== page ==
Albarracín​—An “Eagle’s Nest” With a Difference

“Visit one of the most beautiful towns in Spain, visit Albarracín.”​—José Martínez Ruiz, Spanish writer also known as Azorín, 1873-1967.

ALBARRACÍN is a unique town. What makes it so? First of all, its geography, then its history, and finally its delightful surroundings. For these reasons, in 1961 the Spanish government declared this small town in the province of Teruel a national monument. And in 2005, a group of tourist representatives selected Albarracín as “the most beautiful town in Spain.”

Nestled in the mountains of central Spain, Albarracín is an ancient town of some 1,000 inhabitants. Surrounding it are green meadows watered by several rivers and a mountain range that shares its name​—Sierra de Albarracín.

A Source of Food and Water

In ancient times, the abundance of game in the Albarracín area attracted settlers, whose cave paintings show that they were fine artists and keen observers of nature. They drew many huge bulls and other animals, which they colored using a white pigment that has been seen only in this area. Scholars think that these caves, where scenes of daily life were portrayed, were used as meeting places for religious or social activities.

Even today, deer, wild boar, and small game abound in the nearby reserve of Montes Universales. And the Guadalaviar (Arabic for “White River”) is one of the best trout rivers in Spain.

In 133 B.C.E., the Romans subjugated the local Celtiberian tribes and founded several villages in the Albarracín region. In the first century C.E., Roman engineers built a 12-mile [18 km]-long aqueduct (1). It is considered to be one of the most complex of the Roman public works projects in Spain. Roman religion too left its mark. A carving on a Roman gravestone found in the town of Albarracín indicates that emperor worship was practiced here.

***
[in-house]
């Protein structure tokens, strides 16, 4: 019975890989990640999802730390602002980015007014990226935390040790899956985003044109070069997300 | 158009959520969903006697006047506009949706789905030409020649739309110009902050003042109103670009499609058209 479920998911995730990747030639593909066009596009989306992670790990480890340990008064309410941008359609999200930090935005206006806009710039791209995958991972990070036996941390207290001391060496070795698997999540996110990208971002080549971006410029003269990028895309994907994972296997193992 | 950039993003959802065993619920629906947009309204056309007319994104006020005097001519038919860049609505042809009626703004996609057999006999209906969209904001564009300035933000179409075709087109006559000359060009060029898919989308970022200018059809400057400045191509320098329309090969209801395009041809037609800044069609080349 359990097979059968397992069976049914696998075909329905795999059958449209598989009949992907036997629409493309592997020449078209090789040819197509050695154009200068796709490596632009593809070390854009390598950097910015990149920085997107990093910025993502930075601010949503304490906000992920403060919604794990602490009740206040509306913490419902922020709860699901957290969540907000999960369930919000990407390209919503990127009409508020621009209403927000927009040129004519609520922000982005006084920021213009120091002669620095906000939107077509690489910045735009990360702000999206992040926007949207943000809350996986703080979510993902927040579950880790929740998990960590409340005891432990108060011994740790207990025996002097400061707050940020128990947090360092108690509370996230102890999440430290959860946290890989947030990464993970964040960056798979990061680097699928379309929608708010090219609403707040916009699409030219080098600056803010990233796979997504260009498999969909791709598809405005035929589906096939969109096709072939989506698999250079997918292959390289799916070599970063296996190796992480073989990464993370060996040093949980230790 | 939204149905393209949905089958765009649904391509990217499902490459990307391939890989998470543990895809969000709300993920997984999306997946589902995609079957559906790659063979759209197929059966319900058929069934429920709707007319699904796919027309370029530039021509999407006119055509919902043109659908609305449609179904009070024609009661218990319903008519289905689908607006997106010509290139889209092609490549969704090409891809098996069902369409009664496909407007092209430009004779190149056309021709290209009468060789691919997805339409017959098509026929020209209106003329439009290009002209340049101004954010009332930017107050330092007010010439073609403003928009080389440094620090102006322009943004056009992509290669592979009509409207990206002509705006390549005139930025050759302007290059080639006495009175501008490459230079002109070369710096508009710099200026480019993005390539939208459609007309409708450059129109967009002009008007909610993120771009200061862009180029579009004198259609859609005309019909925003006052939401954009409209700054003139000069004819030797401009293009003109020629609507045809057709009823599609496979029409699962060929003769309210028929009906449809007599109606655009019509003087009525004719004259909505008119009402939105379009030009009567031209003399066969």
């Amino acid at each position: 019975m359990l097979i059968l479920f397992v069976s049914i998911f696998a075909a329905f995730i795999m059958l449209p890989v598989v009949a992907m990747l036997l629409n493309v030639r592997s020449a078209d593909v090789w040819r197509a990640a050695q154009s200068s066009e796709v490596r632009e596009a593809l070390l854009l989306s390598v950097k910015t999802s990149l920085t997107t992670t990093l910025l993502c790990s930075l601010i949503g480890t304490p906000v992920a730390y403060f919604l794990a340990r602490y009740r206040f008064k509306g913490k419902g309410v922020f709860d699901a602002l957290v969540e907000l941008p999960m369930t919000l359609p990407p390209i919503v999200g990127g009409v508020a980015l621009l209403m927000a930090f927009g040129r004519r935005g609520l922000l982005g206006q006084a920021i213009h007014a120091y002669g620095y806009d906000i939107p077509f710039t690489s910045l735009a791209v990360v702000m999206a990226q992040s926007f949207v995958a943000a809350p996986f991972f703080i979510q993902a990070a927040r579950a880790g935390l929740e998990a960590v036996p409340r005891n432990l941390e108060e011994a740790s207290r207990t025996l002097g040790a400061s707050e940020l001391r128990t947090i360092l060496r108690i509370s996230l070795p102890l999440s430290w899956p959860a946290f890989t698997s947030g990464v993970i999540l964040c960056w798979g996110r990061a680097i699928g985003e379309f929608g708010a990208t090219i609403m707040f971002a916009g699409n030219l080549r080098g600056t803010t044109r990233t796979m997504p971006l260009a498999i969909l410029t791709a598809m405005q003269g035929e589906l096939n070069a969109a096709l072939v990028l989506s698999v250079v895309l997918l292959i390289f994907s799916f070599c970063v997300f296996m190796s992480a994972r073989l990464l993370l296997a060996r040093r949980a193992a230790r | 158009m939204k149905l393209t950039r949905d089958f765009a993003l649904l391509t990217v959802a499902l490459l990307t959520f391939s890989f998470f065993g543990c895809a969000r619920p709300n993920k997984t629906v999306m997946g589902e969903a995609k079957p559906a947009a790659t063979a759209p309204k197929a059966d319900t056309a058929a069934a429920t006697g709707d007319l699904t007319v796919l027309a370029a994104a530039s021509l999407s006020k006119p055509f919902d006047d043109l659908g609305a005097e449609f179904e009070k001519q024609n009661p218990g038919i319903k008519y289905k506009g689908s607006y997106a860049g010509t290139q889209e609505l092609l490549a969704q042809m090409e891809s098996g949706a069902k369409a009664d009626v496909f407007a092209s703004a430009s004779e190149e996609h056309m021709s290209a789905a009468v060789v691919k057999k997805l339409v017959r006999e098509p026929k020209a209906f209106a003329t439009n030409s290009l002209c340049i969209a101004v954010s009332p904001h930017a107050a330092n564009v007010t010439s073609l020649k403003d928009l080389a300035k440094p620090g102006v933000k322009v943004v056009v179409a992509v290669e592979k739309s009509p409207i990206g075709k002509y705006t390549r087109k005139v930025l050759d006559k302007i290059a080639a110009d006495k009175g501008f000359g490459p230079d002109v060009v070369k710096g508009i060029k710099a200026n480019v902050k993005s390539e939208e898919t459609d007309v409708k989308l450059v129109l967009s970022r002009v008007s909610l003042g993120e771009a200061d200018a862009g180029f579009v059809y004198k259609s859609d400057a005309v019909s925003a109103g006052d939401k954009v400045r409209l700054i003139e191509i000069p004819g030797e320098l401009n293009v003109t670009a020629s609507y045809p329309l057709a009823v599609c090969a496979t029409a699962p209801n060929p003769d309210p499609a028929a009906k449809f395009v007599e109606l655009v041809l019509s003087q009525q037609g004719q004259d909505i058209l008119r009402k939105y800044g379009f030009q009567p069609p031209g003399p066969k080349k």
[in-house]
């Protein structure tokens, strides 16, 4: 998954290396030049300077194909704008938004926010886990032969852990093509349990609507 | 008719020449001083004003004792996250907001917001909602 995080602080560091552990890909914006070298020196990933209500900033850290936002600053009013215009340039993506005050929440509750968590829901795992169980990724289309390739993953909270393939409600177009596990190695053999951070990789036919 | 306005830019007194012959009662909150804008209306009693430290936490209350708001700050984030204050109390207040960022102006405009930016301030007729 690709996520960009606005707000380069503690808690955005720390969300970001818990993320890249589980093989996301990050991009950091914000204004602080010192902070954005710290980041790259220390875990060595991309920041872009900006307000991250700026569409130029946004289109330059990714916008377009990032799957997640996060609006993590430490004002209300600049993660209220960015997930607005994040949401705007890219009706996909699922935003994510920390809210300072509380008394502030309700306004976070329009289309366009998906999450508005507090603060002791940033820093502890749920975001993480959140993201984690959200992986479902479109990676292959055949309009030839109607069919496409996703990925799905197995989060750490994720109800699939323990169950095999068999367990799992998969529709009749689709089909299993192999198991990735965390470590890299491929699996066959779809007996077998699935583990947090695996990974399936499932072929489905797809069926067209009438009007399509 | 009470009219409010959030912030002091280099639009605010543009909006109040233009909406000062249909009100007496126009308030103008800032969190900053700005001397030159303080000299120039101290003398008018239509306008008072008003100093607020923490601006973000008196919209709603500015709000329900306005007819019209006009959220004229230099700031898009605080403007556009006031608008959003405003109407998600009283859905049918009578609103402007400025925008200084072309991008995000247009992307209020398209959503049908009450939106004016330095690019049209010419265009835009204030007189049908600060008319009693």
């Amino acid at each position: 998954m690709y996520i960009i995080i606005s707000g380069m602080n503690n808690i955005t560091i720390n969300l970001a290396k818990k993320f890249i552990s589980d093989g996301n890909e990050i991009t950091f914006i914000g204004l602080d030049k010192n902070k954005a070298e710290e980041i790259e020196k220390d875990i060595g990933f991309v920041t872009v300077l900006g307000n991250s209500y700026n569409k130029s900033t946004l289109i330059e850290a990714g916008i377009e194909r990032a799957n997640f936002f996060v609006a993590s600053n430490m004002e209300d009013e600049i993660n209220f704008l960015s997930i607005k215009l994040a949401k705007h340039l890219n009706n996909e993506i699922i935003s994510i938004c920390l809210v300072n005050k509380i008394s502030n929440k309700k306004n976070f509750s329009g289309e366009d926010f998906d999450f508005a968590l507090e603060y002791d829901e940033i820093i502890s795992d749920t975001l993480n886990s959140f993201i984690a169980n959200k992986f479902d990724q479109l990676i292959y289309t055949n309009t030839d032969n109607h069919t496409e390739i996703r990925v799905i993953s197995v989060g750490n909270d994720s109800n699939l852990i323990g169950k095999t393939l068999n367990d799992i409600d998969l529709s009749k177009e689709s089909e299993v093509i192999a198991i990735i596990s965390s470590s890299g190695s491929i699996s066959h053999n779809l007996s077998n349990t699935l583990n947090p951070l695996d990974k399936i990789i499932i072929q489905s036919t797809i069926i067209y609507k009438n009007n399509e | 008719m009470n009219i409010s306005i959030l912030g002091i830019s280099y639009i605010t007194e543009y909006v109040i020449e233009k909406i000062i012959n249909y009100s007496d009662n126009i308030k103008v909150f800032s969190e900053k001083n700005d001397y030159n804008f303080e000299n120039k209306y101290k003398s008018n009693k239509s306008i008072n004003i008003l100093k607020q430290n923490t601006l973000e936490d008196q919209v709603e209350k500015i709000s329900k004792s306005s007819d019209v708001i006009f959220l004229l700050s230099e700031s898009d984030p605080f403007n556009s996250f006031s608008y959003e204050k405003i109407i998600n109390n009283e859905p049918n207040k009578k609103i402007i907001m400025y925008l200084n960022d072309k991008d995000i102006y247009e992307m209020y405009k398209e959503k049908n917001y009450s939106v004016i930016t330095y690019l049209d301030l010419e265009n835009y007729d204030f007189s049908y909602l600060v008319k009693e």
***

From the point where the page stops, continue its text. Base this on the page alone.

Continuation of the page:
Prosperity Under Muslim Rule

The Moors had overrun this region by the ninth century, and it is believed that the name Albarracín is derived from the name of the Muslim settlers who came here, the Berber clan Banu Razin. In the Middle Ages, Moors, Jews, and nominal Christians lived together with mutual respect and tolerance. As a result, this was the most prosperous period of Albarracín’s history.

Artisans of Albarracín produced beautiful objects, and evidently the practice of medicine also flourished here. A set of surgical tools that was unearthed indicates that local surgeons even operated on cataracts. Albarracín continued under Muslim rule until the end of the 12th century, when it passed to Roman Catholic hands. It is noteworthy that this seems to be the only occasion in Spanish history when such a political change occurred peacefully.

How does Albarracín look today? A visitor can still meander through the medieval town, since no modern sections have been added.

An Astonishing Silhouette

Spanish philosopher José Ortega y Gasset (1883-1955) described Albarracín as “the city that thrusts its astonishing silhouette into the heights.” This description is apt, since the town is perched on an outcrop of rock that stands some 4,000 feet [1,200 m] above sea level and is surrounded by a deep gorge, which serves as a defensive moat. This natural fortress has protected the town throughout the centuries and has earned Albarracín the nickname Eagle’s Nest.